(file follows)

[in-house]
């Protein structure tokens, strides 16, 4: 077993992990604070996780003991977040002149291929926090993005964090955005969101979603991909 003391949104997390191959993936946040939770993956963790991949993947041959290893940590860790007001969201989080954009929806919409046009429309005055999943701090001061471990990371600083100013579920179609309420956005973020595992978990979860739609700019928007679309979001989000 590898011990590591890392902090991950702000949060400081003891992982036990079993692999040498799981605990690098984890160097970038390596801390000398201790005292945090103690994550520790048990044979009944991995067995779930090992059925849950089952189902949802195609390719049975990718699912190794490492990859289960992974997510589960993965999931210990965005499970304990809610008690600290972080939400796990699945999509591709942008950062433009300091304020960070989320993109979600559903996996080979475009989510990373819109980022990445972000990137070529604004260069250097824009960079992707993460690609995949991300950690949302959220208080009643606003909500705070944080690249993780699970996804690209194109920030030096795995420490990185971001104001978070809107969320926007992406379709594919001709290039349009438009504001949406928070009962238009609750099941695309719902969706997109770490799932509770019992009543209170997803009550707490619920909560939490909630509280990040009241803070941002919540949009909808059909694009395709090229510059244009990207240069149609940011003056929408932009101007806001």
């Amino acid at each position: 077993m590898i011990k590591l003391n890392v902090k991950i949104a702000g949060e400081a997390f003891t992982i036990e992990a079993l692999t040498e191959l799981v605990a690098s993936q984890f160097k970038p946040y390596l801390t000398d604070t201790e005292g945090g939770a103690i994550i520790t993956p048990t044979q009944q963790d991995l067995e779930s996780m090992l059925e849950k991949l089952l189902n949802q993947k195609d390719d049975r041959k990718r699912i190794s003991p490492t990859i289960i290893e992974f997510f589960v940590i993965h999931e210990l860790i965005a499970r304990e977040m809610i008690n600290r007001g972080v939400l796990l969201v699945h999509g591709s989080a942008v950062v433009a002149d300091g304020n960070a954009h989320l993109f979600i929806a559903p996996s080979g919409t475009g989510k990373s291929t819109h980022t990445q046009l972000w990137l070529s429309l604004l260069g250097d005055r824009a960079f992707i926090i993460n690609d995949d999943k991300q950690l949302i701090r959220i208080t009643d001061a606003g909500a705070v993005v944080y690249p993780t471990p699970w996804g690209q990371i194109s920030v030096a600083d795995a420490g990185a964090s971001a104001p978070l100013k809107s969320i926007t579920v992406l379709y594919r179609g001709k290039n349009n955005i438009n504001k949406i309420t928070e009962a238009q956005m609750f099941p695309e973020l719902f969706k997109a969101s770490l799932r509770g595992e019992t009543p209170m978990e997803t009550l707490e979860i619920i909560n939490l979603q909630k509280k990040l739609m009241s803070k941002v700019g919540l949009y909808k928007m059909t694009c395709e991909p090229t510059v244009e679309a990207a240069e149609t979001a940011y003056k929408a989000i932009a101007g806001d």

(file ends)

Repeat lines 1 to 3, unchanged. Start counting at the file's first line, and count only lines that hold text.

[in-house]
């Protein structure tokens, strides 16, 4: 077993992990604070996780003991977040002149291929926090993005964090955005969101979603991909 003391949104997390191959993936946040939770993956963790991949993947041959290893940590860790007001969201989080954009929806919409046009429309005055999943701090001061471990990371600083100013579920179609309420956005973020595992978990979860739609700019928007679309979001989000 590898011990590591890392902090991950702000949060400081003891992982036990079993692999040498799981605990690098984890160097970038390596801390000398201790005292945090103690994550520790048990044979009944991995067995779930090992059925849950089952189902949802195609390719049975990718699912190794490492990859289960992974997510589960993965999931210990965005499970304990809610008690600290972080939400796990699945999509591709942008950062433009300091304020960070989320993109979600559903996996080979475009989510990373819109980022990445972000990137070529604004260069250097824009960079992707993460690609995949991300950690949302959220208080009643606003909500705070944080690249993780699970996804690209194109920030030096795995420490990185971001104001978070809107969320926007992406379709594919001709290039349009438009504001949406928070009962238009609750099941695309719902969706997109770490799932509770019992009543209170997803009550707490619920909560939490909630509280990040009241803070941002919540949009909808059909694009395709090229510059244009990207240069149609940011003056929408932009101007806001």
């Amino acid at each position: 077993m590898i011990k590591l003391n890392v902090k991950i949104a702000g949060e400081a997390f003891t992982i036990e992990a079993l692999t040498e191959l799981v605990a690098s993936q984890f160097k970038p946040y390596l801390t000398d604070t201790e005292g945090g939770a103690i994550i520790t993956p048990t044979q009944q963790d991995l067995e779930s996780m090992l059925e849950k991949l089952l189902n949802q993947k195609d390719d049975r041959k990718r699912i190794s003991p490492t990859i289960i290893e992974f997510f589960v940590i993965h999931e210990l860790i965005a499970r304990e977040m809610i008690n600290r007001g972080v939400l796990l969201v699945h999509g591709s989080a942008v950062v433009a002149d300091g304020n960070a954009h989320l993109f979600i929806a559903p996996s080979g919409t475009g989510k990373s291929t819109h980022t990445q046009l972000w990137l070529s429309l604004l260069g250097d005055r824009a960079f992707i926090i993460n690609d995949d999943k991300q950690l949302i701090r959220i208080t009643d001061a606003g909500a705070v993005v944080y690249p993780t471990p699970w996804g690209q990371i194109s920030v030096a600083d795995a420490g990185a964090s971001a104001p978070l100013k809107s969320i926007t579920v992406l379709y594919r179609g001709k290039n349009n955005i438009n504001k949406i309420t928070e009962a238009q956005m609750f099941p695309e973020l719902f969706k997109a969101s770490l799932r509770g595992e019992t009543p209170m978990e997803t009550l707490e979860i619920i909560n939490l979603q909630k509280k990040l739609m009241s803070k941002v700019g919540l949009y909808k928007m059909t694009c395709e991909p090229t510059v244009e679309a990207a240069e149609t979001a940011y003056k929408a989000i932009a101007g806001d």